Fit Three is the latest in a slew of health food delivery services to have been launched here in the last six months. But unlike the others, which target mainly corporate slaves chained to their desks in the CBD, Fit Three plans to launch its service by tying up with popular gyms and fitness studios.
The idea is that the outlets will serve as pick-up points where health food seekers can pick up their supply of pre-cooked healthy boxed meals for the rest of the week. Users typically sign up for a subscription through which they can pre-order three to 10 ready-to-eat meals weekly -for lunch and dinner - and get them delivered in two batches at designated gyms.
Drop-offs are tentatively scheduled to happen on Mondays and Thursdays, which means you can pick up up to six meals on a Monday, for lunch and dinners that last you through to Wednesday, and a maximum of four meals on Thursday, which will last you through to Friday.
"The healthy options you have today are day-to-day orders that you need to pick up and receive daily - we're looking to provide an even more convenient option than that," says co-founder Arthur de Corbier, who works in project management for a bank. His team comprises four other founders, who have mixed backgrounds in market research, information technology and product management. Three others work on Fit Three while one is a part-timer.
Fit Three's high-protein, high-carbohydrate but low-fat meals will span a range of Western, Mediterranean and Asian flavours, and will comprise free-range and antibiotic- and hormone-free meats and locally sourced ingredients as far as possible. Meals cost a flat fee of $12.50 each, "a higher price than others", Mr de Corbier admits, because each 500g meal will pack a substantial 180g to 200g of meats or seafood.
The recipes will be crafted by a stable of consultant chefs: Fit Three currently has a Spanish-trained local chef and a French-trained South African chef on board. Another feature is an interactive platform on which users can rate each chef's dishes and leave feedback.
"On most online ordering websites, the chef tends not to have any interaction with the customer, so he doesn't get any information on how well the meal was received. We want to build a link between the chefs and the final consumer, so we can modify the menu accordingly," says Mr de Corbier. The team will also look into designing meals for those with specific dietary requirements such as vegetarians, and those on paleo, gluten-free or dairy-free diets, and phase two of their expansion will include deliveries to homes.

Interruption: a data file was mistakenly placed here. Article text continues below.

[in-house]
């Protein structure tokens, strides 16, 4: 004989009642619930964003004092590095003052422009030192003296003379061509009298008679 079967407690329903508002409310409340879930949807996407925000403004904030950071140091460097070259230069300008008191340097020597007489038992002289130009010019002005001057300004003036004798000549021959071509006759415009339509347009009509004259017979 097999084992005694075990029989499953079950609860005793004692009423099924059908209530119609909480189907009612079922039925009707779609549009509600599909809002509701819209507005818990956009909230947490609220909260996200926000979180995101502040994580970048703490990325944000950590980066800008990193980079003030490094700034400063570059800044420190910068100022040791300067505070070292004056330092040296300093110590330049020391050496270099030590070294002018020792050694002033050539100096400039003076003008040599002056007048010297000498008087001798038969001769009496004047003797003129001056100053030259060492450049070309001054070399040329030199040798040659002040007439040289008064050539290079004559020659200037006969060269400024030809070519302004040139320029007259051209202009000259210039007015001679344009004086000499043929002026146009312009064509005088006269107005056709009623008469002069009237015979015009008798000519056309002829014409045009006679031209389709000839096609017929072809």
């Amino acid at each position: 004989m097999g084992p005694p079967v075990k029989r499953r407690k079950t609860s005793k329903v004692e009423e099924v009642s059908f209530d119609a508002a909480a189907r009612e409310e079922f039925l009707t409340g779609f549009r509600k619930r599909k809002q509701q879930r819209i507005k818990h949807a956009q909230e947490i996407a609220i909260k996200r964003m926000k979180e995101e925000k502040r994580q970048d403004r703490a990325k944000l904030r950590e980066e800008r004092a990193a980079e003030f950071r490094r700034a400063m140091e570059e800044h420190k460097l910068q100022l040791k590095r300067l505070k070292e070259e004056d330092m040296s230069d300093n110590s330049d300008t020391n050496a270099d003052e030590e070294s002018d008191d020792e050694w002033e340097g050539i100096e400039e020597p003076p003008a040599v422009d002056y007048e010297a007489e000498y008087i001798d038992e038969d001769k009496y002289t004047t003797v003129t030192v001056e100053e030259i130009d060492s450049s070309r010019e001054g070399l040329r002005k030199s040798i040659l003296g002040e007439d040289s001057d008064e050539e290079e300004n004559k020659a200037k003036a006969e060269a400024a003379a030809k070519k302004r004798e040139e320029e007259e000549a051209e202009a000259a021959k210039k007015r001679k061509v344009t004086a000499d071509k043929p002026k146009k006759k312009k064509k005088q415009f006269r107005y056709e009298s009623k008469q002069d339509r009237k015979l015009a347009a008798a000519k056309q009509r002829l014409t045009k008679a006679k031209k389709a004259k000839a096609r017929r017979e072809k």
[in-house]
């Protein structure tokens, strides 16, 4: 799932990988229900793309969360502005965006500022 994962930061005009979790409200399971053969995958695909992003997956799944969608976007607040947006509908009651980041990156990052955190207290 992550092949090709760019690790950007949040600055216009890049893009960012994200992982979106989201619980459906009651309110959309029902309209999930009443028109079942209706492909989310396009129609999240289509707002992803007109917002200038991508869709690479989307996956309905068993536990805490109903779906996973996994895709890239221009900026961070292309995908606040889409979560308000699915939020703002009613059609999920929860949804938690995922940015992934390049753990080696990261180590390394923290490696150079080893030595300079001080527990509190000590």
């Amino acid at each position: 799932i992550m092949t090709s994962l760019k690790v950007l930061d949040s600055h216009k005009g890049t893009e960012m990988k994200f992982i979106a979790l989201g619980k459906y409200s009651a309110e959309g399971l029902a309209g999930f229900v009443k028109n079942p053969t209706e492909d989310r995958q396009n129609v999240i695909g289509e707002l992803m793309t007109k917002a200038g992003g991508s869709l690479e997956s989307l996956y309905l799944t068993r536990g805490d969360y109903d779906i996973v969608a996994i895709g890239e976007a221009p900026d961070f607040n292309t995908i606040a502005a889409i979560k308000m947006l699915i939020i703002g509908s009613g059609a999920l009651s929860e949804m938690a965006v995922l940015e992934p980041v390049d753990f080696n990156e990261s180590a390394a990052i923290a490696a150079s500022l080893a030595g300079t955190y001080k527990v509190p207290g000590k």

As for keeping food fresh after receiving them in bulk, Mr de Corbier says that most dishes will be tested to keep for three to five days in the chiller, and will have their recommended shelf lives clearly labelled. Excess dishes can be frozen to be eaten at a later date. The team is also exploring the use of vacuum-sealed inert gas packaging to keep food fresher for longer.
Is $300 a lot to pay for a three-day juice cleanse? Yes. Is it cheaper to buy a $600 slow juicer and squeeze your own juice on a daily basis? Yes. Is it a pain to chop up a mountain of greens and fruit every day, feed them through the fiddly tube, constantly scraping out the fibrous remains so they don't jam your machine? Oh yes.
That probably explains why the mushrooming online juice cleanse purveyors seem to have few problems attracting new clients. It is not hard to be sold on the idea of detoxing your system with assorted fresh juice combinations made with the Norwalk juicer - the ultimate machine claiming to extract every drop of goodness out of everything from carrots to alfalfa, with a three-day shelf life to boot.
With basically the same juicer and range of greens and fruit, how do you pick one juice shop from another? The product is similar but it is the approach and services that differ.
Newest entrant Punch Detox is the Singapore offshoot of the Hong Kong-based outfit, and it boasts a breezy, fun and flexible approach to juicing. You can pick from the $300, three-day cleanses which get you a total of 18 500ml bottles of juice, or six bottles a day. If you are a newbie, pick the slightly more fruit-centric package which makes for easier drinking, or the slightly more hardcore package which emphasises greens more than fruit. Alternatively, you can just pick the juices you like at $100 for six bottles.
Drinking the stuff is easy, even at the second level, thanks to a combination of greens and green apple that is palatable, and because there is so much to drink, you are not likely to feel hungry. Any pangs you might feel would be more out of a habit to chew something solid.
One edge that Punch has over its competitors is its gazpuncho: a savoury, chunky gazpacho-like concoction that you can pour into a bowl and eat like soup. The jumble of tomato, cucumber, red pepper, garlic, olive oil and herbs tricks you into thinking you are having a meal. Well, that is the idea.
You also get encouraging e-mail from Punch with tips on how to get through the cleanse, written in a friendly, engaging manner. And even if you do cheat a little bit on the cleanse, there is nothing to feel bad about. It is just a way to get more greens into your diet, and while it is not cheap, you'd certainly appreciate the convenience. Especially when you try going back to your clunky slow juicer after that.
THE BUSINESS TIMES